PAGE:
Try and Get Me (Endfield, 1950)

The phrase “a friend in need is a friend indeed” takes on a darkly cynical meaning in Cy Endfield’s harrowing film noir, Try and Get Me. To trust anyone and anything is to be inherently deceived. This applies to Endfield’s treatment of individual relationships, public institutions like the print media, and even the most basic considerations of modern “civilized” society. Fittingly, the film envisions small town America as an ideologically hollow place deprived of economic confidence and brimming with repressed anger. Here, the facade of camaraderie and masculinity can be ripped away in an instant causing irreparable physical and emotional damage. This is Fritz Lang territory, and not surprisingly Try and Get Me is based on the same actual event that inspired the director’s masterpiece, Fury.

Full review published at Not Coming to a Theater Near You.

The Desert Song (Florey, 1943)


The introductions at TCM Classic Film Festival are often the most revealing portion of the filmgoing experience. So it wasn’t a good sign when, during his pre-screening speech, iconic television host Robert Osborne spoke this fateful line of Robert Florey’s 1943 version ofThe Desert Song, a film that hasn’t seen the light of day for 50 years due to rights issues: “It’s not a great movie, but it’s a fun one.” Well, he was half right. Released during the heart of WWII, this choppy adventure/musical is most interesting when seen as a blatant guilt trip made by Hollywood to remind European pacifists of their indifference during the swelling Nazi threat in the mid-to-late 1930s. As a classic genre film, it’s an inconsistent and inert Casablanca clone.

Full review at Not Coming to a Theater Near You.

Giant (Stevens, 1956)

Texas cattle baron Bick Benedict and Maryland debutante Leslie Lynnton fall in love during their first quarrel. The disagreement revolves around nothing less than the historical and cultural sanctity of the Lone Star State itself, specifically its troubling origins involving the prolonged and violent displacement of Mexicans in favor of white settlers. Heavy subject matter for two doe-eyed young characters who’ve been shooting knowing glances at each other for an entire day. What’s most interesting about their frank war of words is that Leslie’s thunderclap of criticism stems not from Eastern judgement or resentment, but her seemingly organic attraction to the tall and studly rancher visiting her family’s expansive rural abode to purchase a prized black stallion. It’s a form of flirting that also acts as progressivism, challenging Bick to consider his own social identity and personal values while also arousing his romantic interest. Needless to say, the dude is knocked out cold, simultaneously head over and heels and enraged.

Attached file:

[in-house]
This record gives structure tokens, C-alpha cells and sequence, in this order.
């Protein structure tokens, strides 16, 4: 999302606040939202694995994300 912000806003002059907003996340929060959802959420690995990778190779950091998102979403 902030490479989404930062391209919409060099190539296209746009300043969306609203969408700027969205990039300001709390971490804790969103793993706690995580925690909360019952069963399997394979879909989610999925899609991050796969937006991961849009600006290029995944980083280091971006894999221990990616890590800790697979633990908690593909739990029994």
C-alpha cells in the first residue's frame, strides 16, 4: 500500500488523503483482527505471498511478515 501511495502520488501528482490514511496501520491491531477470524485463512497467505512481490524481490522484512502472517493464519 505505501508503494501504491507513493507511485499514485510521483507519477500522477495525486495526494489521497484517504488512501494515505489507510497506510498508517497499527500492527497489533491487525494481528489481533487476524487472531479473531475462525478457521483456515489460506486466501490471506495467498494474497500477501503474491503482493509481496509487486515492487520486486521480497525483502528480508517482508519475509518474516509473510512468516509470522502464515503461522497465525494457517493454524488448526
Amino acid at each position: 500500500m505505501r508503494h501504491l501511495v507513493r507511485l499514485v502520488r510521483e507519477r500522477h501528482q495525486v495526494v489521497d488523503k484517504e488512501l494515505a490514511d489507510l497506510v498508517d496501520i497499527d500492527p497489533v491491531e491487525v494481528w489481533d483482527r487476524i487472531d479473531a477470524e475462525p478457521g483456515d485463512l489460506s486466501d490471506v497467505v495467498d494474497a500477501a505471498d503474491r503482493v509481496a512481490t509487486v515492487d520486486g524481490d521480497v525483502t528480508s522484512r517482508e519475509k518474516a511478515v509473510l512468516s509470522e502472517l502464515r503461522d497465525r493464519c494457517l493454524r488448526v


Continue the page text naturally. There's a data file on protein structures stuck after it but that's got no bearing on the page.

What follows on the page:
Full Review at Not Coming to a Theater Near You.

Hard Ticket to Hawaii (Sidaris, 1987)

Legendary B-movie writer/producer/director Andy Sidaris mastered the art of turning picture perfect postcards into sweaty soft-core cinema. His lush widescreen images of natural beauty, mostly filmed on the various islands of Hawaii, are mere backgrounds for busty blondes in swimsuits toting machine guns and grenade launchers. Mixing outlandish violence, smooth sex scenes, and classic one-liners that would make Mr. Schwarzeneger jealous, Sidaris’ genre films cast Playboy Playmates as secret agents and spies caught up in lethal missions, albeit assignments that weren’t too dangerous for a sudden left turn into a night of delirious carnal pleasures. At their best, Sidaris’ films offer one implausible plot twist and seedy scenario after another, a volatile combination that ultimately gives these lowbrow action films a lasting identity…

Full Review at Not Coming to a Theater Near You